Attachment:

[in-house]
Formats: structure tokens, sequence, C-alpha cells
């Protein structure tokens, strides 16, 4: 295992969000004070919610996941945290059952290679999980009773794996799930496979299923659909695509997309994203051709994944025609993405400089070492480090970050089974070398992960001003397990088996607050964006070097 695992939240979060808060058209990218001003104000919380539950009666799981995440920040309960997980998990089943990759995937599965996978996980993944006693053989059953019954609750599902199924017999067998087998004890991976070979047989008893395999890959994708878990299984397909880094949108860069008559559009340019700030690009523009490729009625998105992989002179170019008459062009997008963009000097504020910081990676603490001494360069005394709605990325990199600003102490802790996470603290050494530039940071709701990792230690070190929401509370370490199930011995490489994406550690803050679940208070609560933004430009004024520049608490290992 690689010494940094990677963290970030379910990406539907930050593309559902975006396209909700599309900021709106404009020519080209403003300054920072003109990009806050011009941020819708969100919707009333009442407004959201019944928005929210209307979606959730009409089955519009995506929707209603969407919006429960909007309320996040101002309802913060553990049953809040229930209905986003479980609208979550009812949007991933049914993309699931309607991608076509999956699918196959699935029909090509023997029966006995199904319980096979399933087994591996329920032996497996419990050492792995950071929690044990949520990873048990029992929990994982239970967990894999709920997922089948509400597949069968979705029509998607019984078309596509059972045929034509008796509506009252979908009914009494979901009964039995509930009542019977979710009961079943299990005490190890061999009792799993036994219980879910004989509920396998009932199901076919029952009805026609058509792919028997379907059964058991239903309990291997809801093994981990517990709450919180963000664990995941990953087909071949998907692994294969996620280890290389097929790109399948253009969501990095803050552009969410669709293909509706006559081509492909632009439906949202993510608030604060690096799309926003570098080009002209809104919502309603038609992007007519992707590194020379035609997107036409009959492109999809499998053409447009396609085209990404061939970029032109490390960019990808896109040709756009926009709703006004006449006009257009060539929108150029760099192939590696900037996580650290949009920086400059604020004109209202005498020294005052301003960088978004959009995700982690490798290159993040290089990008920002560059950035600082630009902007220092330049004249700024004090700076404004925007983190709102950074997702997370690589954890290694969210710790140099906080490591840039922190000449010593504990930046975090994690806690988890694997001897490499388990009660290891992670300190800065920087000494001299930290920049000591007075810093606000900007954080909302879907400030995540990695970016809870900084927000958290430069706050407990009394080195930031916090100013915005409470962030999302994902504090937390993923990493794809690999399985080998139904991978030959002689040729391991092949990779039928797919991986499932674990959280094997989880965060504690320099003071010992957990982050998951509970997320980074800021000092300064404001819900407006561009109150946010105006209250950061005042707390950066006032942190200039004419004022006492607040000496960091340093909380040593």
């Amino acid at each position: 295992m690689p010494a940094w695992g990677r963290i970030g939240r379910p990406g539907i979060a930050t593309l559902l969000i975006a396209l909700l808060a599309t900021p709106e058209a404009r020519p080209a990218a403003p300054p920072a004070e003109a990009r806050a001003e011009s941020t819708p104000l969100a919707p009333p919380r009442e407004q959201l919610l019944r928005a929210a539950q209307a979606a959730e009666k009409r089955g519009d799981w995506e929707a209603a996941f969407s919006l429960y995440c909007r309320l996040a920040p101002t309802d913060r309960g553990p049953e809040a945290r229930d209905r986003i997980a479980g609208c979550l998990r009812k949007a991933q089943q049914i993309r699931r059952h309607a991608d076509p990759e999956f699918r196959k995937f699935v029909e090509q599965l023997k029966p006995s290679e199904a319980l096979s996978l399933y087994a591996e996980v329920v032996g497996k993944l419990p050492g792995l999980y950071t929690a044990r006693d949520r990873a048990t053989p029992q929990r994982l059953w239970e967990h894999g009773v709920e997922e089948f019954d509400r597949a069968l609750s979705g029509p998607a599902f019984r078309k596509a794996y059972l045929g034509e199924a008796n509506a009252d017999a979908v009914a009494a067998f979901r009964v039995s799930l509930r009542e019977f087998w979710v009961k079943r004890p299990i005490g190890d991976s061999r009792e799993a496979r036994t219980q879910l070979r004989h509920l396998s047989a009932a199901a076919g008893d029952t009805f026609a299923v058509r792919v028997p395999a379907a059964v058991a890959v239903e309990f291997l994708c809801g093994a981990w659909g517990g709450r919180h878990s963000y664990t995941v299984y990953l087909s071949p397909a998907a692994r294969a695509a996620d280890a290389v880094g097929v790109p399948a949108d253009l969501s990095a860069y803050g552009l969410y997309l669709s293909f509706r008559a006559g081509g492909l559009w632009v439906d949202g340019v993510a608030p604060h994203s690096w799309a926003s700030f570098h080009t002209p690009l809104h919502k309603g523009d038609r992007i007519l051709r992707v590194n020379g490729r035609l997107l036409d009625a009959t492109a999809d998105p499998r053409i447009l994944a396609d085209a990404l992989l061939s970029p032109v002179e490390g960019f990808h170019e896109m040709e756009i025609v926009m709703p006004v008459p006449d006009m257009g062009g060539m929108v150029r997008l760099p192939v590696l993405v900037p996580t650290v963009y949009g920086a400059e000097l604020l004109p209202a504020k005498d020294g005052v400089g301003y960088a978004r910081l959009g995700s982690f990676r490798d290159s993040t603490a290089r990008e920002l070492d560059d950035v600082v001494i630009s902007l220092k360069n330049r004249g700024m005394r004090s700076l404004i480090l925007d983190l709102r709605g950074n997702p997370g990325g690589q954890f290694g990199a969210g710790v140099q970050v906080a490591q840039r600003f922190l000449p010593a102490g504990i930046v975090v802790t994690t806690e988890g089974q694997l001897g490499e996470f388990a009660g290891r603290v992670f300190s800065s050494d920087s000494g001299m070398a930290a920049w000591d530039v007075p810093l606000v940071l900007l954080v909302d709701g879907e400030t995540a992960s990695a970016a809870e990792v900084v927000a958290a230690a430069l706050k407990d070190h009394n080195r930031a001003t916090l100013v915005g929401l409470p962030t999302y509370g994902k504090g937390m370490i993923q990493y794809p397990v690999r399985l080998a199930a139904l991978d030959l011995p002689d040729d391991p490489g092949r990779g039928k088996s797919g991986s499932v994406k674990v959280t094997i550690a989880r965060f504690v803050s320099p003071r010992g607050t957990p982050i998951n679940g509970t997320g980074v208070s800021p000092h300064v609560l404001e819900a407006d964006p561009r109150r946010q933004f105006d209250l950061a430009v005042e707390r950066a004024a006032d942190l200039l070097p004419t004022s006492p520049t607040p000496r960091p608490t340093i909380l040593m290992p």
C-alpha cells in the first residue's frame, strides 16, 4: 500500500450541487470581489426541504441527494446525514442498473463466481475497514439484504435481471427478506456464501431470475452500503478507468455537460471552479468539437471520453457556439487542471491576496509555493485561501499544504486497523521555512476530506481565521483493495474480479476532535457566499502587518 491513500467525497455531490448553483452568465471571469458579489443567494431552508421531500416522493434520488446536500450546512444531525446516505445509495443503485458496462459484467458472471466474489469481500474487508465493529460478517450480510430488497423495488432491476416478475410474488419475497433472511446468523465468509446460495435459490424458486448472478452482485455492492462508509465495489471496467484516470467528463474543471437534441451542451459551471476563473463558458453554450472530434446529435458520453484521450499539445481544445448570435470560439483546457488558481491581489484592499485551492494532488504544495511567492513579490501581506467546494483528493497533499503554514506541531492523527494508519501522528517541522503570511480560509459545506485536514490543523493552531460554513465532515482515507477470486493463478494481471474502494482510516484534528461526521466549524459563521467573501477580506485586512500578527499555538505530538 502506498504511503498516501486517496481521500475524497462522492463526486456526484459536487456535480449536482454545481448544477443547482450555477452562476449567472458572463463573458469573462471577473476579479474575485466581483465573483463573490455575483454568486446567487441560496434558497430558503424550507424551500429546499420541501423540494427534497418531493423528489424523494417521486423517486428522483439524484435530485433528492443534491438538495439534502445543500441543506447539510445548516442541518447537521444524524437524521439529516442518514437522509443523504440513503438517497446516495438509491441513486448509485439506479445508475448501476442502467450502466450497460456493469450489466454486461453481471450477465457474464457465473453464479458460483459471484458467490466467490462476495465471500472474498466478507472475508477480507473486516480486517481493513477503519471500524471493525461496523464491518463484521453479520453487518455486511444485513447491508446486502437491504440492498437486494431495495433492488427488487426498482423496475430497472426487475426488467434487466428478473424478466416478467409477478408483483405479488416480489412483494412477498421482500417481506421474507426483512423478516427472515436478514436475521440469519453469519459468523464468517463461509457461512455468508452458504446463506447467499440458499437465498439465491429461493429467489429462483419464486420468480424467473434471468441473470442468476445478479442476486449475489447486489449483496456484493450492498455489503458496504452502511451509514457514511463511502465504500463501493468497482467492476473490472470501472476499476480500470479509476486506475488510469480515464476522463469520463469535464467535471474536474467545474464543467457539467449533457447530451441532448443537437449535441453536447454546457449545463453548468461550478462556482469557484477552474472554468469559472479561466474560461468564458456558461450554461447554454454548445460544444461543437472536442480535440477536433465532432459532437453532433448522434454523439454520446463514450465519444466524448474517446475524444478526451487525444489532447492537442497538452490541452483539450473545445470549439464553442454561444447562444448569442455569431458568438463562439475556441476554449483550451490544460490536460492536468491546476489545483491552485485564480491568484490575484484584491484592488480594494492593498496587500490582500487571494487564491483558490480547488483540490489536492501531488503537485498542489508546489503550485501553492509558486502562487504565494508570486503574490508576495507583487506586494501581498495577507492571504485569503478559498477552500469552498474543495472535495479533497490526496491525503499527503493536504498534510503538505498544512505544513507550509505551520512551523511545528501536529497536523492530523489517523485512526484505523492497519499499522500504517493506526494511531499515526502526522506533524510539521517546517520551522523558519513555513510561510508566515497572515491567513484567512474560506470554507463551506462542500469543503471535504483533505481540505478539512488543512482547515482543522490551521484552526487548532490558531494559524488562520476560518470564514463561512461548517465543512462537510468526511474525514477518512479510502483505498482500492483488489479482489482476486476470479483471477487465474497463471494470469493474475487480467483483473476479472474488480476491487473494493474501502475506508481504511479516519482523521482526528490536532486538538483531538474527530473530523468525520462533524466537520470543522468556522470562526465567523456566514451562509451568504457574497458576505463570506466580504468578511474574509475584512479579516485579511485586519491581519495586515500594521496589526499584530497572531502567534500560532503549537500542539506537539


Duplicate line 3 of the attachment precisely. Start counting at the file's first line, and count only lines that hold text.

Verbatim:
């Protein structure tokens, strides 16, 4: 295992969000004070919610996941945290059952290679999980009773794996799930496979299923659909695509997309994203051709994944025609993405400089070492480090970050089974070398992960001003397990088996607050964006070097 695992939240979060808060058209990218001003104000919380539950009666799981995440920040309960997980998990089943990759995937599965996978996980993944006693053989059953019954609750599902199924017999067998087998004890991976070979047989008893395999890959994708878990299984397909880094949108860069008559559009340019700030690009523009490729009625998105992989002179170019008459062009997008963009000097504020910081990676603490001494360069005394709605990325990199600003102490802790996470603290050494530039940071709701990792230690070190929401509370370490199930011995490489994406550690803050679940208070609560933004430009004024520049608490290992 690689010494940094990677963290970030379910990406539907930050593309559902975006396209909700599309900021709106404009020519080209403003300054920072003109990009806050011009941020819708969100919707009333009442407004959201019944928005929210209307979606959730009409089955519009995506929707209603969407919006429960909007309320996040101002309802913060553990049953809040229930209905986003479980609208979550009812949007991933049914993309699931309607991608076509999956699918196959699935029909090509023997029966006995199904319980096979399933087994591996329920032996497996419990050492792995950071929690044990949520990873048990029992929990994982239970967990894999709920997922089948509400597949069968979705029509998607019984078309596509059972045929034509008796509506009252979908009914009494979901009964039995509930009542019977979710009961079943299990005490190890061999009792799993036994219980879910004989509920396998009932199901076919029952009805026609058509792919028997379907059964058991239903309990291997809801093994981990517990709450919180963000664990995941990953087909071949998907692994294969996620280890290389097929790109399948253009969501990095803050552009969410669709293909509706006559081509492909632009439906949202993510608030604060690096799309926003570098080009002209809104919502309603038609992007007519992707590194020379035609997107036409009959492109999809499998053409447009396609085209990404061939970029032109490390960019990808896109040709756009926009709703006004006449006009257009060539929108150029760099192939590696900037996580650290949009920086400059604020004109209202005498020294005052301003960088978004959009995700982690490798290159993040290089990008920002560059950035600082630009902007220092330049004249700024004090700076404004925007983190709102950074997702997370690589954890290694969210710790140099906080490591840039922190000449010593504990930046975090994690806690988890694997001897490499388990009660290891992670300190800065920087000494001299930290920049000591007075810093606000900007954080909302879907400030995540990695970016809870900084927000958290430069706050407990009394080195930031916090100013915005409470962030999302994902504090937390993923990493794809690999399985080998139904991978030959002689040729391991092949990779039928797919991986499932674990959280094997989880965060504690320099003071010992957990982050998951509970997320980074800021000092300064404001819900407006561009109150946010105006209250950061005042707390950066006032942190200039004419004022006492607040000496960091340093909380040593």